Well, normalcy is restored on Whidbey Island. It's raining, 60 degrees, the grass is green and fruit is hanging from the trees. Oh, and Peter's home!
He's back from his most recent deployment in the world's hotspot. It's never easy to have a kid in harm's way, but the rush of good feelings one gets when the kid returns does (sorta) level things out. John picked him up at SeaTac last night after a 4 hour wait in the ferry lines (one of the ferries broke down) and a miserable rain-saturated drive. The trip back home wasn't easy, either, returning lines at the other end of the ferry were just as bad, so John opted to drive the extra sixty or so miles to return home via the Deception Pass Bridge.
But, after 8 1/2 hours on the road, our hearts are glad. I'm off to the store to buy sausage, chicken, mussels, shrimp and other delicacies. The paella will be in the oven by 4:00, and a lovely feast will be had. We'll have a little wine, a little salad, and a lemony dessert to cleanse our palates after dinner.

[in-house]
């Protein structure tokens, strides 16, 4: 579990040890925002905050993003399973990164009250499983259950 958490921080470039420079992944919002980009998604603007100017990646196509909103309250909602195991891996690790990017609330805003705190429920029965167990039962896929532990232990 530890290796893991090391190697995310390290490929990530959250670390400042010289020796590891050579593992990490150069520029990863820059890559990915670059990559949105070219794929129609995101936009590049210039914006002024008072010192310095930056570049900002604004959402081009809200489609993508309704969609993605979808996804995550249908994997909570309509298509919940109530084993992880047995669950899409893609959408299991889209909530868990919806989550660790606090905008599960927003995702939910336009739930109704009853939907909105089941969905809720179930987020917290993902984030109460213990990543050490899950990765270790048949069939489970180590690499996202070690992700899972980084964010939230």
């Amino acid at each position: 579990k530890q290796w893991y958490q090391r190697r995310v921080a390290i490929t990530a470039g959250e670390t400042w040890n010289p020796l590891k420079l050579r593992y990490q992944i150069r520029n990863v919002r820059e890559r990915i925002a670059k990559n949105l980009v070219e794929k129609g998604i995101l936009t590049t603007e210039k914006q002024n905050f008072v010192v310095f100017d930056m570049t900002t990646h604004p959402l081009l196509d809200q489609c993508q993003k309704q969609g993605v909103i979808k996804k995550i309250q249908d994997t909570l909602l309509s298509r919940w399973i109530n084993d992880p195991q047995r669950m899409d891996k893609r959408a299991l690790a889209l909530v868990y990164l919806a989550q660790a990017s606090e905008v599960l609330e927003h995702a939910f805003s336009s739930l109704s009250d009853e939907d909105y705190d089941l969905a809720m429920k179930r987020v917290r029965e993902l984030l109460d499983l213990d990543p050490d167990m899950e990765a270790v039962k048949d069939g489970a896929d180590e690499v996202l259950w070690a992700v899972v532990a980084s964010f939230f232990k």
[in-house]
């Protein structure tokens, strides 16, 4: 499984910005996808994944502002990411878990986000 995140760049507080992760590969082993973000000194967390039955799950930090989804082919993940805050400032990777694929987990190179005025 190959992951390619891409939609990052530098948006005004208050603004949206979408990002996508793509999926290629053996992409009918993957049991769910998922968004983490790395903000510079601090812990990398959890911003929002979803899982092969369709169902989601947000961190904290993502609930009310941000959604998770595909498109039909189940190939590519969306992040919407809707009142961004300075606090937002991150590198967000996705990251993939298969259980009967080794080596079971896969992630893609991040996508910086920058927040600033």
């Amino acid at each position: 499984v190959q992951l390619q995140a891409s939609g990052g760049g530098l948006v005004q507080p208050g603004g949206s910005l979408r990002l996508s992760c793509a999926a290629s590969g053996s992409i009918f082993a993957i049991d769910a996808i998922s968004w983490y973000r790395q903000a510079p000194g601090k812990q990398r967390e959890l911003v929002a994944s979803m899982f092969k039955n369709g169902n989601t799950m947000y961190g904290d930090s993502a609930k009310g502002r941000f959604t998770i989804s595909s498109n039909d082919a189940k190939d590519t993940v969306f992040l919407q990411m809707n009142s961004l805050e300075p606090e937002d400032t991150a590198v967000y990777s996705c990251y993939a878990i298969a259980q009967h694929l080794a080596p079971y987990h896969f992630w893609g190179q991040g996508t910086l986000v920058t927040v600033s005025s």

It's such a confusion, raising responsible kids. On one hand, we want our kids safe. But how can the next generations be safe if we all "opt out" of serving our country when times are bad? After 9-11-01, times were bad, and our oldest rose to the call. It's nine years later, and after multiple deployments, our son and most of the troops are home from Iraq. Let the rest of the Middle East follow suit.
We can go sailing, visit our other adult child, dine with friends and snuggle everyone else's bambinos, but the suspended 'doom' that family feels with a kid deployed never goes far from mind. It paints a gray over everything else.
I'm writing today to thank all the other parents out there who stomach the angst, dread, worry, self-doubt, frustration, anger and angst of being the extended family of a soldier.
It isn't easy.